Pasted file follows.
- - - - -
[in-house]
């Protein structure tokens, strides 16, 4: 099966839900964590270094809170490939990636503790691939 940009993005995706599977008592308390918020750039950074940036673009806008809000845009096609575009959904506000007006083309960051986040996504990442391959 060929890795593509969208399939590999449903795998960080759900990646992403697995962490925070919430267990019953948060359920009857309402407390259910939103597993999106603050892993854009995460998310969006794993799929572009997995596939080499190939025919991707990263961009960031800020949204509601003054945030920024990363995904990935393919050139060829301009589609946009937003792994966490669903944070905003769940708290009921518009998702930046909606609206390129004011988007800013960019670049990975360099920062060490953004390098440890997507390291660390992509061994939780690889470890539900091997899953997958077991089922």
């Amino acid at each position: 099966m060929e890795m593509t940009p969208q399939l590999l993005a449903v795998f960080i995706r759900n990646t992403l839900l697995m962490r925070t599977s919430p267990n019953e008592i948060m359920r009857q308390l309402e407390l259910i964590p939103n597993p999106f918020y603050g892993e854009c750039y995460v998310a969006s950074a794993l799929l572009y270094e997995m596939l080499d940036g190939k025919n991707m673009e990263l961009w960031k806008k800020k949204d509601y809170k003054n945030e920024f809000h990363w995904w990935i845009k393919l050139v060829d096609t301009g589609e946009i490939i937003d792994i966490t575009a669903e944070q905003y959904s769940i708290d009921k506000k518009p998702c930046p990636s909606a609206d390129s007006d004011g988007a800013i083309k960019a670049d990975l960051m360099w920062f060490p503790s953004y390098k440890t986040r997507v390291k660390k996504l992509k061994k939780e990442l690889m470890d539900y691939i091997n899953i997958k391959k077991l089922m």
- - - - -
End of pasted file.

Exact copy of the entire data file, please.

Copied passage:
[in-house]
């Protein structure tokens, strides 16, 4: 099966839900964590270094809170490939990636503790691939 940009993005995706599977008592308390918020750039950074940036673009806008809000845009096609575009959904506000007006083309960051986040996504990442391959 060929890795593509969208399939590999449903795998960080759900990646992403697995962490925070919430267990019953948060359920009857309402407390259910939103597993999106603050892993854009995460998310969006794993799929572009997995596939080499190939025919991707990263961009960031800020949204509601003054945030920024990363995904990935393919050139060829301009589609946009937003792994966490669903944070905003769940708290009921518009998702930046909606609206390129004011988007800013960019670049990975360099920062060490953004390098440890997507390291660390992509061994939780690889470890539900091997899953997958077991089922």
């Amino acid at each position: 099966m060929e890795m593509t940009p969208q399939l590999l993005a449903v795998f960080i995706r759900n990646t992403l839900l697995m962490r925070t599977s919430p267990n019953e008592i948060m359920r009857q308390l309402e407390l259910i964590p939103n597993p999106f918020y603050g892993e854009c750039y995460v998310a969006s950074a794993l799929l572009y270094e997995m596939l080499d940036g190939k025919n991707m673009e990263l961009w960031k806008k800020k949204d509601y809170k003054n945030e920024f809000h990363w995904w990935i845009k393919l050139v060829d096609t301009g589609e946009i490939i937003d792994i966490t575009a669903e944070q905003y959904s769940i708290d009921k506000k518009p998702c930046p990636s909606a609206d390129s007006d004011g988007a800013i083309k960019a670049d990975l960051m360099w920062f060490p503790s953004y390098k440890t986040r997507v390291k660390k996504l992509k061994k939780e990442l690889m470890d539900y691939i091997n899953i997958k391959k077991l089922m």